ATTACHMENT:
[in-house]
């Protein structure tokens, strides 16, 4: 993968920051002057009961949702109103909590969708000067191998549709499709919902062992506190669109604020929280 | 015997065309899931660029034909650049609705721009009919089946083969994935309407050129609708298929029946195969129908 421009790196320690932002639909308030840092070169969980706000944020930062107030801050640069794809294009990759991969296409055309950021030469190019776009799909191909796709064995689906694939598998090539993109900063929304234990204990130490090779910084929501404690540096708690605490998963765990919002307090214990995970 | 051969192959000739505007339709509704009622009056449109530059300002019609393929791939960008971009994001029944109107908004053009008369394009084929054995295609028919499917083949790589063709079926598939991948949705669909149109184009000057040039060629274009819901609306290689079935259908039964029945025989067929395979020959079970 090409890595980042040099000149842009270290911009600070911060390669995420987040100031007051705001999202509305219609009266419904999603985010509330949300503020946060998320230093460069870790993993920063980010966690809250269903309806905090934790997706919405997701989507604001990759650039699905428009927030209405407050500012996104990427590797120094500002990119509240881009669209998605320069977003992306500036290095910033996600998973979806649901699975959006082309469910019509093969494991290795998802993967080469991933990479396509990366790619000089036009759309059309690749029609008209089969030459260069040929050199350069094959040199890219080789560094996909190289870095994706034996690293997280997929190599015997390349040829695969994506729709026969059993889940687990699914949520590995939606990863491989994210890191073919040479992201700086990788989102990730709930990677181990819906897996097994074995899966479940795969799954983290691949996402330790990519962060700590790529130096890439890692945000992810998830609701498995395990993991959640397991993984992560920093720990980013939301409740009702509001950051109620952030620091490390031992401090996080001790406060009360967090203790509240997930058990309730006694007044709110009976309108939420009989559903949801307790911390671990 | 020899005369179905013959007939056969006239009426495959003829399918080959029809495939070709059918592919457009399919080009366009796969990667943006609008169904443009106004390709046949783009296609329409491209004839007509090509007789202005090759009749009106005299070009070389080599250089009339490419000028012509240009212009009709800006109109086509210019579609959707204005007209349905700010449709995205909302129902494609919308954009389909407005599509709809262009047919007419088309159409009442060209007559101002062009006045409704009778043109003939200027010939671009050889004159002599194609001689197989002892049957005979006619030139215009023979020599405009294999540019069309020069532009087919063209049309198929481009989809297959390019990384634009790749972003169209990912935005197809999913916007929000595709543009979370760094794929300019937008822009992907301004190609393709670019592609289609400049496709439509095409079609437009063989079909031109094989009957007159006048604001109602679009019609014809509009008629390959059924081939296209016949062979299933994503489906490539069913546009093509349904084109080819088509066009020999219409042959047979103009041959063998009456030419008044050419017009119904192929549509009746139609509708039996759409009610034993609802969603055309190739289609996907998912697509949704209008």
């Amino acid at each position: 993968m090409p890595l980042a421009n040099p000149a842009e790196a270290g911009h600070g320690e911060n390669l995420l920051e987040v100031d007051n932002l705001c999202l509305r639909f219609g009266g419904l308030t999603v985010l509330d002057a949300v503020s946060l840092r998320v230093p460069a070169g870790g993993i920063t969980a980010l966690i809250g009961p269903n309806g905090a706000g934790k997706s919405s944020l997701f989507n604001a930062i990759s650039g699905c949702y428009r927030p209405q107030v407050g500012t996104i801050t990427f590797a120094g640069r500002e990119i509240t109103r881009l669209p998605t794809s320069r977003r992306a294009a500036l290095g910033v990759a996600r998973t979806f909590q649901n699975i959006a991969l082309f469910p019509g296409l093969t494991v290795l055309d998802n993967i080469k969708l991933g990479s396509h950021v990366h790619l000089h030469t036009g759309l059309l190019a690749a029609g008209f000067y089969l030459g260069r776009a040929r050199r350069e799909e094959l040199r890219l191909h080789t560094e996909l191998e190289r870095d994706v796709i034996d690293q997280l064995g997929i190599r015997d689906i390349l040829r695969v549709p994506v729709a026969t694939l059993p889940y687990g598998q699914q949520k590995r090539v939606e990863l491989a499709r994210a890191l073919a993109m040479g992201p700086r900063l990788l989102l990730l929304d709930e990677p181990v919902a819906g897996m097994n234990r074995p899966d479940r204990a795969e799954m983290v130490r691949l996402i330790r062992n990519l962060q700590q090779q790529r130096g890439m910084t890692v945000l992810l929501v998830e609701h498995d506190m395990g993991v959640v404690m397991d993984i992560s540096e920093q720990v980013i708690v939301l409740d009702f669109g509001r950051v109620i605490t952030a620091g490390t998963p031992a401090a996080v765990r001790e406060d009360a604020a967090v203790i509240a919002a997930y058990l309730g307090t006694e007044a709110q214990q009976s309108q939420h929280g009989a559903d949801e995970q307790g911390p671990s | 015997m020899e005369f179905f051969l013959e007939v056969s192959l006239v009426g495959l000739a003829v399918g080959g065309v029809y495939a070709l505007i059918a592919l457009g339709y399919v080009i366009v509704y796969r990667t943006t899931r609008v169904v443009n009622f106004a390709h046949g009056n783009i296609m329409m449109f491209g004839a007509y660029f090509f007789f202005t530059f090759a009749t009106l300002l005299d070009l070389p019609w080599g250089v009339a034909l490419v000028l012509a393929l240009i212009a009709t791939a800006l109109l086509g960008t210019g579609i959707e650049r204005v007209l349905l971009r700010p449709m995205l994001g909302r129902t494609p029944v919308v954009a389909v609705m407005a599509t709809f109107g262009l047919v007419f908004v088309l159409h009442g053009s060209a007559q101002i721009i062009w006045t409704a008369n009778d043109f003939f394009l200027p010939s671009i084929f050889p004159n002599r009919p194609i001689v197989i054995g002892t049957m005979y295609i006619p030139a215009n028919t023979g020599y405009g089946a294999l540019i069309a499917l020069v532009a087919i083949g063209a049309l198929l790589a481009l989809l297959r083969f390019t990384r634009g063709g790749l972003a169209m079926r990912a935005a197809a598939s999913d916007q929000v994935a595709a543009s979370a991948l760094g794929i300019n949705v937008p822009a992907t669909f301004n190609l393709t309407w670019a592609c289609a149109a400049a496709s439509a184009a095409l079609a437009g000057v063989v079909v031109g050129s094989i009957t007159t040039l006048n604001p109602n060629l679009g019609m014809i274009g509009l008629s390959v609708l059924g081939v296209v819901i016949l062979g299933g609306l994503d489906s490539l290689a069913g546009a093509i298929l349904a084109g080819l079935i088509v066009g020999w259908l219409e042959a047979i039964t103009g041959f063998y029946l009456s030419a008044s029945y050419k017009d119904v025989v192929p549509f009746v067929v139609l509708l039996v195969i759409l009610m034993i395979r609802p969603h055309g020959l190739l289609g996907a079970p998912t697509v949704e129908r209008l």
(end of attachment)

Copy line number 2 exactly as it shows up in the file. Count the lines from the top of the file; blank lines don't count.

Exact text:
């Protein structure tokens, strides 16, 4: 993968920051002057009961949702109103909590969708000067191998549709499709919902062992506190669109604020929280 | 015997065309899931660029034909650049609705721009009919089946083969994935309407050129609708298929029946195969129908 421009790196320690932002639909308030840092070169969980706000944020930062107030801050640069794809294009990759991969296409055309950021030469190019776009799909191909796709064995689906694939598998090539993109900063929304234990204990130490090779910084929501404690540096708690605490998963765990919002307090214990995970 | 051969192959000739505007339709509704009622009056449109530059300002019609393929791939960008971009994001029944109107908004053009008369394009084929054995295609028919499917083949790589063709079926598939991948949705669909149109184009000057040039060629274009819901609306290689079935259908039964029945025989067929395979020959079970 090409890595980042040099000149842009270290911009600070911060390669995420987040100031007051705001999202509305219609009266419904999603985010509330949300503020946060998320230093460069870790993993920063980010966690809250269903309806905090934790997706919405997701989507604001990759650039699905428009927030209405407050500012996104990427590797120094500002990119509240881009669209998605320069977003992306500036290095910033996600998973979806649901699975959006082309469910019509093969494991290795998802993967080469991933990479396509990366790619000089036009759309059309690749029609008209089969030459260069040929050199350069094959040199890219080789560094996909190289870095994706034996690293997280997929190599015997390349040829695969994506729709026969059993889940687990699914949520590995939606990863491989994210890191073919040479992201700086990788989102990730709930990677181990819906897996097994074995899966479940795969799954983290691949996402330790990519962060700590790529130096890439890692945000992810998830609701498995395990993991959640397991993984992560920093720990980013939301409740009702509001950051109620952030620091490390031992401090996080001790406060009360967090203790509240997930058990309730006694007044709110009976309108939420009989559903949801307790911390671990 | 020899005369179905013959007939056969006239009426495959003829399918080959029809495939070709059918592919457009399919080009366009796969990667943006609008169904443009106004390709046949783009296609329409491209004839007509090509007789202005090759009749009106005299070009070389080599250089009339490419000028012509240009212009009709800006109109086509210019579609959707204005007209349905700010449709995205909302129902494609919308954009389909407005599509709809262009047919007419088309159409009442060209007559101002062009006045409704009778043109003939200027010939671009050889004159002599194609001689197989002892049957005979006619030139215009023979020599405009294999540019069309020069532009087919063209049309198929481009989809297959390019990384634009790749972003169209990912935005197809999913916007929000595709543009979370760094794929300019937008822009992907301004190609393709670019592609289609400049496709439509095409079609437009063989079909031109094989009957007159006048604001109602679009019609014809509009008629390959059924081939296209016949062979299933994503489906490539069913546009093509349904084109080819088509066009020999219409042959047979103009041959063998009456030419008044050419017009119904192929549509009746139609509708039996759409009610034993609802969603055309190739289609996907998912697509949704209008």